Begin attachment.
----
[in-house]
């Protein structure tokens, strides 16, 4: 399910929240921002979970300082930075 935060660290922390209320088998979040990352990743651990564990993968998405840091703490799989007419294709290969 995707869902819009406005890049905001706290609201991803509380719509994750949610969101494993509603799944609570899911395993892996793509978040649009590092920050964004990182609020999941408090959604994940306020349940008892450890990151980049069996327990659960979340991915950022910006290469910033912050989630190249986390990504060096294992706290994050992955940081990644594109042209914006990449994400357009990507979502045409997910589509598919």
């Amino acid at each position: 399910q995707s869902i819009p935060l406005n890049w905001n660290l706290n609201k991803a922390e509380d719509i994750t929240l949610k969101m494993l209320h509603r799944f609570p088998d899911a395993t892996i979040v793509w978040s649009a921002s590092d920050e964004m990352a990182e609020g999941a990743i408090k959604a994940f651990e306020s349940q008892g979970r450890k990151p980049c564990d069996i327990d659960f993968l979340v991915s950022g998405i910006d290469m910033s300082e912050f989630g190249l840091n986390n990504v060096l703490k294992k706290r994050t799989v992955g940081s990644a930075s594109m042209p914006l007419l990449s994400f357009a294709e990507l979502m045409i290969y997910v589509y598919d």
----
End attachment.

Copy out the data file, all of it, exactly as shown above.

[in-house]
């Protein structure tokens, strides 16, 4: 399910929240921002979970300082930075 935060660290922390209320088998979040990352990743651990564990993968998405840091703490799989007419294709290969 995707869902819009406005890049905001706290609201991803509380719509994750949610969101494993509603799944609570899911395993892996793509978040649009590092920050964004990182609020999941408090959604994940306020349940008892450890990151980049069996327990659960979340991915950022910006290469910033912050989630190249986390990504060096294992706290994050992955940081990644594109042209914006990449994400357009990507979502045409997910589509598919």
């Amino acid at each position: 399910q995707s869902i819009p935060l406005n890049w905001n660290l706290n609201k991803a922390e509380d719509i994750t929240l949610k969101m494993l209320h509603r799944f609570p088998d899911a395993t892996i979040v793509w978040s649009a921002s590092d920050e964004m990352a990182e609020g999941a990743i408090k959604a994940f651990e306020s349940q008892g979970r450890k990151p980049c564990d069996i327990d659960f993968l979340v991915s950022g998405i910006d290469m910033s300082e912050f989630g190249l840091n986390n990504v060096l703490k294992k706290r994050t799989v992955g940081s990644a930075s594109m042209p914006l007419l990449s994400f357009a294709e990507l979502m045409i290969y997910v589509y598919d």